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Drama at Casey Anthony Murder Trial

Published on 07/06/2011 -

More Drama at the Casey Anthony Murder Trial

The murder trial of Casey Anthony, the 25-year-old woman charged with killing her two-year-old daughter in 2008, has entered its fifth week and the courtroom drama continues. For those who have managed to miss media coverage of the trial, here's some background:

  • The charges against Anthony are that she killed her daughter by making her unconscious with chloroform and/or suffocating her with duct tape.
  • Prosecutors also claim that Anthony covered the child's body with several layers (blanket, garbage bags, laundry bag), kept it in her trunk and disposed of it in a wooded area.
  • The child's body was discovered months after her death.
  • The defense has claimed that the child drowned in the family pool and Anthony and her father attempted to cover up the event.
  • The seven criminal charges against Anthony include first-degree murder. If convicted, she could be eligible for the death penalty.
Surprise Witnesses, Texting Accusations

Emotions have apparently been running high throughout the trial. Reports note that the judge has frequently reprimanded both the assistant state attorney and the lawyer defending Anthony. In prior weeks, the judge has reportedly called unexpected recesses and otherwise made headlines.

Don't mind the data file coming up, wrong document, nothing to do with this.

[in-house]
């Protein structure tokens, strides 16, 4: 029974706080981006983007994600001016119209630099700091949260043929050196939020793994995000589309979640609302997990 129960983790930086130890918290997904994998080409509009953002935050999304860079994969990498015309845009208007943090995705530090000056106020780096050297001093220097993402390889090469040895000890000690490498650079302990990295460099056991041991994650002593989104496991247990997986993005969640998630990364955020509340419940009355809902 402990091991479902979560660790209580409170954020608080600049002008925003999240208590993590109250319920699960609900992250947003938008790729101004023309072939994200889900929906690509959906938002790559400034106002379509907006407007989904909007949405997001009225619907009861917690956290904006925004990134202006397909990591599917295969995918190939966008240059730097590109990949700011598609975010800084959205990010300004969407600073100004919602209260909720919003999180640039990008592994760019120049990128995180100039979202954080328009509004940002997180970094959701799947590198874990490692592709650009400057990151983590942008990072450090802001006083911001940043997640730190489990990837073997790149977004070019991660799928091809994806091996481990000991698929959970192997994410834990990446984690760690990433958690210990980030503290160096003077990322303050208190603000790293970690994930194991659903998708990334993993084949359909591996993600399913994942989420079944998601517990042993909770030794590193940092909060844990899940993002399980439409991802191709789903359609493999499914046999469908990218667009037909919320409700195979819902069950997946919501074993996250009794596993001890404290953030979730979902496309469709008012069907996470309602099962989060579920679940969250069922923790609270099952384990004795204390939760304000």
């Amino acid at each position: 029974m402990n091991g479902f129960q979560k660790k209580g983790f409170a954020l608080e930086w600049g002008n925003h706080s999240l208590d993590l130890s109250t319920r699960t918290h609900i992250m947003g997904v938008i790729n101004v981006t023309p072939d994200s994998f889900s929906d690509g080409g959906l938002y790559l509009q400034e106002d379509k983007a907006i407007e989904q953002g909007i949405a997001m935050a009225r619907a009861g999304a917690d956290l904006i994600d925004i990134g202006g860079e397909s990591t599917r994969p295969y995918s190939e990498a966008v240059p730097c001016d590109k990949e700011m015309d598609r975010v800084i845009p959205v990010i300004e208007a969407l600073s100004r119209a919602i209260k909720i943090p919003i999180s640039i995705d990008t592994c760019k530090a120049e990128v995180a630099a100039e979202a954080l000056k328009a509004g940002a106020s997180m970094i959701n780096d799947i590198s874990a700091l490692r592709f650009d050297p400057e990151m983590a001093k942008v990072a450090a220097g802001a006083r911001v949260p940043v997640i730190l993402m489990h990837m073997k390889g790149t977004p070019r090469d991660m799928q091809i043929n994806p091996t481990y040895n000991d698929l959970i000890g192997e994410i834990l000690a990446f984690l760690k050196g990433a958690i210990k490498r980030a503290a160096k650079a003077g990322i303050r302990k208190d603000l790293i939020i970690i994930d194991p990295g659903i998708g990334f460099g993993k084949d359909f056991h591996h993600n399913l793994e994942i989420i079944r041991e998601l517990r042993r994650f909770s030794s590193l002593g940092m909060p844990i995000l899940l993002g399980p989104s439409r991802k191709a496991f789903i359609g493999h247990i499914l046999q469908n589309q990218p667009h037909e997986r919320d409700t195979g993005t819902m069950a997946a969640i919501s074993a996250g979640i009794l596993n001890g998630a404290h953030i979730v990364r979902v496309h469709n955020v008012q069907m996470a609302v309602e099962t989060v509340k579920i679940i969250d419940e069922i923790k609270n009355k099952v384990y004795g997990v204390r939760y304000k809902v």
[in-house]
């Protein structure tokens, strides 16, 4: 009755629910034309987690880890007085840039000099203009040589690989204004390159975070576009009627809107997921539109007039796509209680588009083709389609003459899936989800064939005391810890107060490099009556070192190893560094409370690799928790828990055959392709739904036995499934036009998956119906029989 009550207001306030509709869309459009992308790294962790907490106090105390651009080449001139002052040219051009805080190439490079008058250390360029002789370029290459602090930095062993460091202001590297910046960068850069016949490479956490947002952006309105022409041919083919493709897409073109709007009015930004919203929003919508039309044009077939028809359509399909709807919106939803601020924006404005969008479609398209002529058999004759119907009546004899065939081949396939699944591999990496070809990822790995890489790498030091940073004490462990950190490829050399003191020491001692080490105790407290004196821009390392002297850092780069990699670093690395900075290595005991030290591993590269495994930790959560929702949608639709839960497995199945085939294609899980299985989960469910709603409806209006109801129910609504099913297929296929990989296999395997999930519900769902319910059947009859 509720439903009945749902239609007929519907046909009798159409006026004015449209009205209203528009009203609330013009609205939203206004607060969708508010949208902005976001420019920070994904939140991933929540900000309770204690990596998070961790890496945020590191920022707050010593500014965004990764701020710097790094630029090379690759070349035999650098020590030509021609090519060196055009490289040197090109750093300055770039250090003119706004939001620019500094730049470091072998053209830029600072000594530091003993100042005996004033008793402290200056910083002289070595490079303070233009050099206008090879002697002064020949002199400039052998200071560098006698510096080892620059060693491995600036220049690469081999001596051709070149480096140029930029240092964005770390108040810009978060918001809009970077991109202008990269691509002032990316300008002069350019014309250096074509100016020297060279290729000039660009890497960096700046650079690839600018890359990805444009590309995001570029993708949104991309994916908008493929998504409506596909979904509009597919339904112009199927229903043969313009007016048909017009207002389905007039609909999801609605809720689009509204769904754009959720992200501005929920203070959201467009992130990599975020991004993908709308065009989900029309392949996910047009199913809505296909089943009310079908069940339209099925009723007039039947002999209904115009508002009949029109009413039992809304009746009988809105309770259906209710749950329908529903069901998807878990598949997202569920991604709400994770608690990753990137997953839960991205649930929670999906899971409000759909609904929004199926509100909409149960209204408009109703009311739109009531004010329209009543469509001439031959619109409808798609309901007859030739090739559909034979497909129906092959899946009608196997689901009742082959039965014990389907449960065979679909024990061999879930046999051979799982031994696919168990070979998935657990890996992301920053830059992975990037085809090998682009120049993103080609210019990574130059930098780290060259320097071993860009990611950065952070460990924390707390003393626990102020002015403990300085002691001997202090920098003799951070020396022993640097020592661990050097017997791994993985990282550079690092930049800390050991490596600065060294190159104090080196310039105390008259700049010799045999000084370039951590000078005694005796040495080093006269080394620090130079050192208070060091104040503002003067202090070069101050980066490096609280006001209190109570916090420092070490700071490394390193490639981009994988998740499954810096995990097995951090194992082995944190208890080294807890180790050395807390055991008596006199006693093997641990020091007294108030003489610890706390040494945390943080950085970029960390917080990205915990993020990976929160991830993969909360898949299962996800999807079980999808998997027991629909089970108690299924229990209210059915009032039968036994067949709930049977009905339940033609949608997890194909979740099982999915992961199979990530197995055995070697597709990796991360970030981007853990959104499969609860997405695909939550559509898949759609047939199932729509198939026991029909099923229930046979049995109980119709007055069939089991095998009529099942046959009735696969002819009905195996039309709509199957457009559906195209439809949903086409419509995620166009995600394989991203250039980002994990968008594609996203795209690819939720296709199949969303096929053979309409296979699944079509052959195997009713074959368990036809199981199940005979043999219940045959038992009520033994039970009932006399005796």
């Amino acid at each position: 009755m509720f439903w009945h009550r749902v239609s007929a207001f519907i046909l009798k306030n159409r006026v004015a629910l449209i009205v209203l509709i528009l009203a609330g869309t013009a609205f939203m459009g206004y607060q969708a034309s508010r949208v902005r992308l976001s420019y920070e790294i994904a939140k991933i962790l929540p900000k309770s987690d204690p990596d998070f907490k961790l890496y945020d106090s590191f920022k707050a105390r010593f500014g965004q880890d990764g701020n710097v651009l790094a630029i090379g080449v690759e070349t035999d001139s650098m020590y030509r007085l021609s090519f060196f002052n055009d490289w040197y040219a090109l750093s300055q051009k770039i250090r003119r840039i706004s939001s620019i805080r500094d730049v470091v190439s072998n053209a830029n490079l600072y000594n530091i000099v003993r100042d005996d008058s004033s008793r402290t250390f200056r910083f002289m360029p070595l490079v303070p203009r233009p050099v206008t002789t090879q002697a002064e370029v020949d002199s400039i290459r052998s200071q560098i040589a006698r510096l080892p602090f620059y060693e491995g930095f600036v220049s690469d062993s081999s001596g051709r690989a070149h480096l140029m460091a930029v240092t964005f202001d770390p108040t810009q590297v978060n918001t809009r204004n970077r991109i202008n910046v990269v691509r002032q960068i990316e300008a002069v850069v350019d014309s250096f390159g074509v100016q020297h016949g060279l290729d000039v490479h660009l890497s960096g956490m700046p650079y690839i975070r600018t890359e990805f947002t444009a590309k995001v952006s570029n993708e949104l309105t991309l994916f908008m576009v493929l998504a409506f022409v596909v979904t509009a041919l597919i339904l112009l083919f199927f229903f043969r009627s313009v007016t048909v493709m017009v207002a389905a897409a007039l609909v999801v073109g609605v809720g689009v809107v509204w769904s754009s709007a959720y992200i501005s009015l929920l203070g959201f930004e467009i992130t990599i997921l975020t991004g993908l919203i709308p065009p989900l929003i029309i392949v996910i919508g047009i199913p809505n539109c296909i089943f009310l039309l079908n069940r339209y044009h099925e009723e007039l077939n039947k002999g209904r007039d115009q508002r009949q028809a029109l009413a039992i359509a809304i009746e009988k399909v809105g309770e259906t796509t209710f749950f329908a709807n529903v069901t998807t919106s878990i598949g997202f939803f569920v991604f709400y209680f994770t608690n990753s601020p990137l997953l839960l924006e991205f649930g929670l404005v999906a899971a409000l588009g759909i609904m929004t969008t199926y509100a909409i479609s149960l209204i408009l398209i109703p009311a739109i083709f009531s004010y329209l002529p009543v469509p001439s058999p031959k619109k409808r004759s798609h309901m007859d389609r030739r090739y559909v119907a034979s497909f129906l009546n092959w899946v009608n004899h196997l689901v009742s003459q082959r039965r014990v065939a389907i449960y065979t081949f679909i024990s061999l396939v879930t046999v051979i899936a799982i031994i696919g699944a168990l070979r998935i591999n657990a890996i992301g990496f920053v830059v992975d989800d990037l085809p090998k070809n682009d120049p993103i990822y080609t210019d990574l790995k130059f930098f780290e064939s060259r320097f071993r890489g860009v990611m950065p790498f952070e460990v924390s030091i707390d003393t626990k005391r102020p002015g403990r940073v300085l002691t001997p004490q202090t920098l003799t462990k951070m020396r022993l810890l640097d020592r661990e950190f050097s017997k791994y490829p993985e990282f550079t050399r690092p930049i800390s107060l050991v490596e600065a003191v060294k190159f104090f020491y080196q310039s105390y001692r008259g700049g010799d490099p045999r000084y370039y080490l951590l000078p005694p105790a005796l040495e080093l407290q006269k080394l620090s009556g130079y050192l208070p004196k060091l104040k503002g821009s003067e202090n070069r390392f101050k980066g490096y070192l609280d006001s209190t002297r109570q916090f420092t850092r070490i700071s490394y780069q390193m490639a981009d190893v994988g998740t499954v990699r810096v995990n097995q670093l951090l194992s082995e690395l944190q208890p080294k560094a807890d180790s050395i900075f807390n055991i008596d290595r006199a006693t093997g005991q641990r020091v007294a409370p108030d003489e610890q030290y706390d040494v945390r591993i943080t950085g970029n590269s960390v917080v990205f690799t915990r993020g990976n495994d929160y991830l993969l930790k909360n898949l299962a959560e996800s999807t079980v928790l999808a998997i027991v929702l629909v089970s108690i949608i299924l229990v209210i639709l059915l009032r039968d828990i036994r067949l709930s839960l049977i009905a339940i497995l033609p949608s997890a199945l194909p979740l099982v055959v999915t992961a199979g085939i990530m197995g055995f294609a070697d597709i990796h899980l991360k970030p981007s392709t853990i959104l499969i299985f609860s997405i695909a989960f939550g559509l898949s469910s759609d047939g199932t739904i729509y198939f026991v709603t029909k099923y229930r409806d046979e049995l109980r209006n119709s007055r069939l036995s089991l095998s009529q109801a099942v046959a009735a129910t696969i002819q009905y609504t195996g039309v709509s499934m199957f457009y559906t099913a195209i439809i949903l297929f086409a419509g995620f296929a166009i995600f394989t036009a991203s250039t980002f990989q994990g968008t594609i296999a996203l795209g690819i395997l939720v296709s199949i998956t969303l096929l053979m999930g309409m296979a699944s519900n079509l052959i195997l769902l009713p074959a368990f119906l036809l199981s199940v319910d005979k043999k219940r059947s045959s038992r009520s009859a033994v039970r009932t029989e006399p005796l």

The latest news from the trenches indicates that the defense called a forensic anthropologist without informing the court ahead of time. Legally, both sides are required to identify all expert witnesses they plan to call so that both sides have a chance to interview them.

Later, it seems the state's attorney accused the defense attorney of texting during the trial, which frustrated the judge to no extent.

Better than Reality TV?

Each day, fifty tickets are given to spectators interested in watching the trial's proceedings. Last week, folks waiting in line apparently got into scuffles that made the news - it seems someone tried to cut.

And while none of this behavior is the sort of thing that would earn folks gold stars (if the judge were an elementary school teacher and inclined to give out gold stars), it certainly illuminates some interesting parts of human nature:

  • Were fascinated by murder. If the Law and Order franchise wasn't enough to prove that to people, trials like this should be.
  • We haven't changed much over the years. Most modern people are repulsed and horrified at the thought of public hangings of the sort that were popular a few centuries ago - but watching killings on TV (or the aftermath of alleged killings in court) isn't all that different.
  • We root for justice. Or at least something that approaches our ideal of justice.

And hey, lets not hate too much on human nature. After all, for most of us, watching dramatic reenactments of crimes on the screen or the legal fallout in court lets us get all the nastiness of murder out of our systems without actually killing anyone. Phew.

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